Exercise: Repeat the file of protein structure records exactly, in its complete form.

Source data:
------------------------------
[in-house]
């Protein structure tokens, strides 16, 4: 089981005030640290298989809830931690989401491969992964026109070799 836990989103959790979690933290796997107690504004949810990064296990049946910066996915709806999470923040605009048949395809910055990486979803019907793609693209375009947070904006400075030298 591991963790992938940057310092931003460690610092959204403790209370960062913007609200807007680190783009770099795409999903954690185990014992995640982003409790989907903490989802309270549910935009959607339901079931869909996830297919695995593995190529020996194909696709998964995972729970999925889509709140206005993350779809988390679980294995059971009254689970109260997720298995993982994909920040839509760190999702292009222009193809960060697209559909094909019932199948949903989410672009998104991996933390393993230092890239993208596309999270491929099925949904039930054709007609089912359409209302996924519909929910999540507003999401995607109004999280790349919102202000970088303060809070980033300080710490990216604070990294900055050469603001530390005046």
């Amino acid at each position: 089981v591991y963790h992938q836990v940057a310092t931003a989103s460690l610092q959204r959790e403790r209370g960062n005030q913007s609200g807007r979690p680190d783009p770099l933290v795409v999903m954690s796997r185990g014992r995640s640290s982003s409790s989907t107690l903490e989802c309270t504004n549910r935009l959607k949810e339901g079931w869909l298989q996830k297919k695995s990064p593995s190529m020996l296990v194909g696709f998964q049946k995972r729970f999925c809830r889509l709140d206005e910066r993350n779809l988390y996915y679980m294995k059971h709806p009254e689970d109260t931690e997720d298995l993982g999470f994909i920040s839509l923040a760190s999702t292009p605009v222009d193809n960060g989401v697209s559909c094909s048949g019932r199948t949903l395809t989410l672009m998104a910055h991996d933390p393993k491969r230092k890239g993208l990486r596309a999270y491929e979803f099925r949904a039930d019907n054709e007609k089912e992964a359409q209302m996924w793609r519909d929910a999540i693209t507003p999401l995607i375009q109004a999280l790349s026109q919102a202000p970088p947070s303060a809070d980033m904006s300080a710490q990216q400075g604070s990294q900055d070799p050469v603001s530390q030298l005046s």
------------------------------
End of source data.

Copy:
[in-house]
């Protein structure tokens, strides 16, 4: 089981005030640290298989809830931690989401491969992964026109070799 836990989103959790979690933290796997107690504004949810990064296990049946910066996915709806999470923040605009048949395809910055990486979803019907793609693209375009947070904006400075030298 591991963790992938940057310092931003460690610092959204403790209370960062913007609200807007680190783009770099795409999903954690185990014992995640982003409790989907903490989802309270549910935009959607339901079931869909996830297919695995593995190529020996194909696709998964995972729970999925889509709140206005993350779809988390679980294995059971009254689970109260997720298995993982994909920040839509760190999702292009222009193809960060697209559909094909019932199948949903989410672009998104991996933390393993230092890239993208596309999270491929099925949904039930054709007609089912359409209302996924519909929910999540507003999401995607109004999280790349919102202000970088303060809070980033300080710490990216604070990294900055050469603001530390005046």
């Amino acid at each position: 089981v591991y963790h992938q836990v940057a310092t931003a989103s460690l610092q959204r959790e403790r209370g960062n005030q913007s609200g807007r979690p680190d783009p770099l933290v795409v999903m954690s796997r185990g014992r995640s640290s982003s409790s989907t107690l903490e989802c309270t504004n549910r935009l959607k949810e339901g079931w869909l298989q996830k297919k695995s990064p593995s190529m020996l296990v194909g696709f998964q049946k995972r729970f999925c809830r889509l709140d206005e910066r993350n779809l988390y996915y679980m294995k059971h709806p009254e689970d109260t931690e997720d298995l993982g999470f994909i920040s839509l923040a760190s999702t292009p605009v222009d193809n960060g989401v697209s559909c094909s048949g019932r199948t949903l395809t989410l672009m998104a910055h991996d933390p393993k491969r230092k890239g993208l990486r596309a999270y491929e979803f099925r949904a039930d019907n054709e007609k089912e992964a359409q209302m996924w793609r519909d929910a999540i693209t507003p999401l995607i375009q109004a999280l790349s026109q919102a202000p970088p947070s303060a809070d980033m904006s300080a710490q990216q400075g604070s990294q900055d070799p050469v603001s530390q030298l005046s």